Statement of Intent

Someone told me once that your professional life only make sense when you look back on it. Though I may be only 10 years in, I find this to be very much the case for my fledgling career. My key areas of interest are ethics, economics and the places of intersection between these two seemingly disparate disciplines. I’m obsessed by why we do what we do, why we often do what is easy rather than what is good, and how we can begin to do things better. I want to explore how macro forces impact on our personal lives, and how our individual values shape the systems that govern us. I want to encourage others to be active participants in their own decision making. And I want to actually do things that go against the common belief that business and ethics cannot coexist.

My inclination has always been to try and make sense of things, and I’ve played with a bunch of different roles and approaches to try and get right to the core of it. My professional background is as a community strategist – bringing people together around a central issue, initiative or organisation using a mix of traditional communications (public relations, marketing, and events) and digital communications (social media, video, community management strategies). Alongside this though, I’m a writer and researcher and I’ve had my work published in a diverse range of print and online publications.

I spent several years embedded in the local fashion industry, developing a reputation as a thought leader for ethics and sustainability in the sector. I assembled an online community of more than 600 people working in fashion, who are working on initiatives or businesses focused on sustainability. I carved out a niche for myself in the industry, acting as an advisor, speaker, lecturer and project contractor to key industry groups (the Council of Textile and Fashion Industries of Australia, Melbourne Spring Fashion Week, RMIT University, The Spirit of the Black Dress, Melbourne Bike Fest, Melbourne Tweed Ride, The City of Melbourne, Melbourne School of Fashion, the Clothing Exchange, Kangan Institute). Even now, more than 18 months after I made the decision to leave the sector, I’m often approached to mentor and advise businesses and individuals still working through the complexities of the sector.

My work in the fashion industry allowed me to gain a strong understanding of a complex system, and a preliminary idea of how global economic systems create positive and/or negative outcomes for huge number of people around the world. My decision to leave the sector came from the realisation that the fashion sector is just a microcosm of the larger economic system. I left in search of bigger leverage points.

Right now, I’m really interested in how economics intersects with philosophy, social and cultural theory, and politics, and how it has emerged as the dominant theoretical framework for human systems. I’m acutely aware that where Law might have once been the discipline that governed us, the flow of capital through international markets now serves that a more important role as the law struggles to keep up and effectively regulate.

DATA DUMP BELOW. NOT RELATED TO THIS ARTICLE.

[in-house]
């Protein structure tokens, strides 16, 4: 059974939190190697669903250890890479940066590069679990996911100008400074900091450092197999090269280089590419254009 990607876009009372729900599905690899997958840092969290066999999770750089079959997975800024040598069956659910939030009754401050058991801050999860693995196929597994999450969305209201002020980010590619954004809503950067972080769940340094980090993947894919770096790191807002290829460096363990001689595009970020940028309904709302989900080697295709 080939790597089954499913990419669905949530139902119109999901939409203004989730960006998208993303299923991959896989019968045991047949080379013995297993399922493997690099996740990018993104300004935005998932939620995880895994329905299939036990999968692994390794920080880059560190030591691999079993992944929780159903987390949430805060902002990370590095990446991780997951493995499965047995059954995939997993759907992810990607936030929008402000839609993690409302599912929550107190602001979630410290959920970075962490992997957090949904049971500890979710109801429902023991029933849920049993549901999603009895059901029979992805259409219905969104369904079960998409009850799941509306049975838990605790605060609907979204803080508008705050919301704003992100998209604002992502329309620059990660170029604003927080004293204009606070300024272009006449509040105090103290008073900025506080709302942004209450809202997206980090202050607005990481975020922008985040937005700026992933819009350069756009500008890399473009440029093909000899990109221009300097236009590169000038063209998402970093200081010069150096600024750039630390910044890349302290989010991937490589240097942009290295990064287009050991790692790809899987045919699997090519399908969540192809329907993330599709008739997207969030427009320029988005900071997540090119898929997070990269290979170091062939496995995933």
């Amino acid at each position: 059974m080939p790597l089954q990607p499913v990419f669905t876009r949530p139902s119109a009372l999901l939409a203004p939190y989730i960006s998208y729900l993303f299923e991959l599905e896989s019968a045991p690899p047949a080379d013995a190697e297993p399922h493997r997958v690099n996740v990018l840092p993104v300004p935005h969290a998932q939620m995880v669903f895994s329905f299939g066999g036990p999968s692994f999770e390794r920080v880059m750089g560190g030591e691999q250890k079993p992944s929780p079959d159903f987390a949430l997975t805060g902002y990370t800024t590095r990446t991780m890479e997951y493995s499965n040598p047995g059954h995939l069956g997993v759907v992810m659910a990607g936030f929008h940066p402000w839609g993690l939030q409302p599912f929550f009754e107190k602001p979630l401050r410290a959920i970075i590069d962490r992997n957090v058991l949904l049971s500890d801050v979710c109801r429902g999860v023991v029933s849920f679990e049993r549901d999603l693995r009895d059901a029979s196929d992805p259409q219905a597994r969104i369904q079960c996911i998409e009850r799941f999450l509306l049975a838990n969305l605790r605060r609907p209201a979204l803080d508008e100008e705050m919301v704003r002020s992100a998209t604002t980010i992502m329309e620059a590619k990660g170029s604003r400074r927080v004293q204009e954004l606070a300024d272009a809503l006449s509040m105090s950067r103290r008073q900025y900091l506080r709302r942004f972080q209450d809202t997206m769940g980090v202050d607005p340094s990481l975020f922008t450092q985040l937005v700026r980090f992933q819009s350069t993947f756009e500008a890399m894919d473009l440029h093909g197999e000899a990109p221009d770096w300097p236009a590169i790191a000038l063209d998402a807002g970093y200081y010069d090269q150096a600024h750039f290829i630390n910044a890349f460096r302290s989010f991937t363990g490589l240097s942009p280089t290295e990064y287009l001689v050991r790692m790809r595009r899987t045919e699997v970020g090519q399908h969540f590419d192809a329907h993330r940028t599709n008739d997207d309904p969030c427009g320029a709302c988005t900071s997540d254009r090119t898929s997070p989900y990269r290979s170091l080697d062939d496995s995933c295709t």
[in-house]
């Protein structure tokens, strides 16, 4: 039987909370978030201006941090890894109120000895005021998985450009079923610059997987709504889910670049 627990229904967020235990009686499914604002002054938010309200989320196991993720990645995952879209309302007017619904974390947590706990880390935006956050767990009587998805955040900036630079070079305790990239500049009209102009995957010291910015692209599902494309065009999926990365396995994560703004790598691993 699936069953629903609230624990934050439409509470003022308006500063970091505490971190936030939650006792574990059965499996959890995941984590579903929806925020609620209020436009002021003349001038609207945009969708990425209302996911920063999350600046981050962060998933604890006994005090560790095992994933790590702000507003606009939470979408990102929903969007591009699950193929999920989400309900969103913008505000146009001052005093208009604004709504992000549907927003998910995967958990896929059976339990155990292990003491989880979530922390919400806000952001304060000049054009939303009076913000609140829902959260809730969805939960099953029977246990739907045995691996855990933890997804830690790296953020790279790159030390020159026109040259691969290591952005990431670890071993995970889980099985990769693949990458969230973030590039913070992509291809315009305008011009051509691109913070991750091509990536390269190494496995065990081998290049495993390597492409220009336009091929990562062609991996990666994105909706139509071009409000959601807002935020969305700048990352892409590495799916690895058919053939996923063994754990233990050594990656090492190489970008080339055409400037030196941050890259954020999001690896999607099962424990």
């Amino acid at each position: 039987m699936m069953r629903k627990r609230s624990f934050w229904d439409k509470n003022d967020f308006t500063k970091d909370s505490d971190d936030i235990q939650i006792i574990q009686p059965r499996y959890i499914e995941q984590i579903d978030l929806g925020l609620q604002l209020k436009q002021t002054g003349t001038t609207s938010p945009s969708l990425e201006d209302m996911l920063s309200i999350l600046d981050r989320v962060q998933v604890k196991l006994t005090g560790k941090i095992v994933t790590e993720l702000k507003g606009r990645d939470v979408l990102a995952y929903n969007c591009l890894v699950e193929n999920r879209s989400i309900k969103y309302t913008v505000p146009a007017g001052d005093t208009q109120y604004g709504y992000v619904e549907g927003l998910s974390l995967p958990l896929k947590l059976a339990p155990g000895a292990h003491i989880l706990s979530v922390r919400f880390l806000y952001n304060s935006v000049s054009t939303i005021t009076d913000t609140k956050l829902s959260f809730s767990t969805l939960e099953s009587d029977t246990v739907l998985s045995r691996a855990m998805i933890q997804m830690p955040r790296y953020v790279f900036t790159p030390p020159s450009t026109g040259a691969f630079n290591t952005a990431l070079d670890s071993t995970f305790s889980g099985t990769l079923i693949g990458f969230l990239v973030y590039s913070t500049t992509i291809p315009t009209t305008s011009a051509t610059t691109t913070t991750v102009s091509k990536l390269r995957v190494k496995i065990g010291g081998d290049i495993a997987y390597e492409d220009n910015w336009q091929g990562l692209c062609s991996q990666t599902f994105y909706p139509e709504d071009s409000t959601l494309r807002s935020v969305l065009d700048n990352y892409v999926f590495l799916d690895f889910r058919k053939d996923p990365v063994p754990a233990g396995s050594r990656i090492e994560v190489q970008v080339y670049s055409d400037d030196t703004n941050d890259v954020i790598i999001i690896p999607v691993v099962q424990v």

I fundamentally believe that the field of economics is at a very interesting junction point, and that consumer awareness (facilitated by digital communication) is forcing business and government to change they way they administer economic policy so that it serves the people as a global collective, rather than a privileged few. I am inspired by a business sector that is focusing on new approaches that hold collective benefit as the highest priority (shared value, Benefit Corporations, completely transparent reporting). I believe that active consumers can have a positive impact, but I also think that consumption isn’t going to solve our biggest problems – this is where strategic, practical and ambitious changes will play a role. I’m frustrated by a global political structure that is completely inadequate when it comes to solving the complex problems we’ve created. I’m intrigued by the fact that what we now call “economic theory” was once considered to have more in common with philosophy, than its current perceived companions “finance” and “business”. I firmly believe that our biggest challenges will be solved by people who understand that creativity and strategic thinking are not opposed but complementary. (And that’s why I followed my Bachelor of Arts (French) with a Commerce Masters, and a Graduate Diploma of Economics, and it’s also why I looked for different kinds of training that don’t play to this false dichotomy with the likes of Centre for Sustainability Leadership Fellowship Program and the RMIT Social Entrepreneurship Fellowship Program.)

At 28, my long term professional goal is to use a mix of economics, philosophy and social theory to answer questions that are important to all of us, and to do so in a way that engages those who might not typically be interested in the big questions. I’d like to combine my skills in communications, digital and community strategy to bring cross-disciplinary academic research to the masses, and to find creative ways to engage and interact with the public around these big ideas.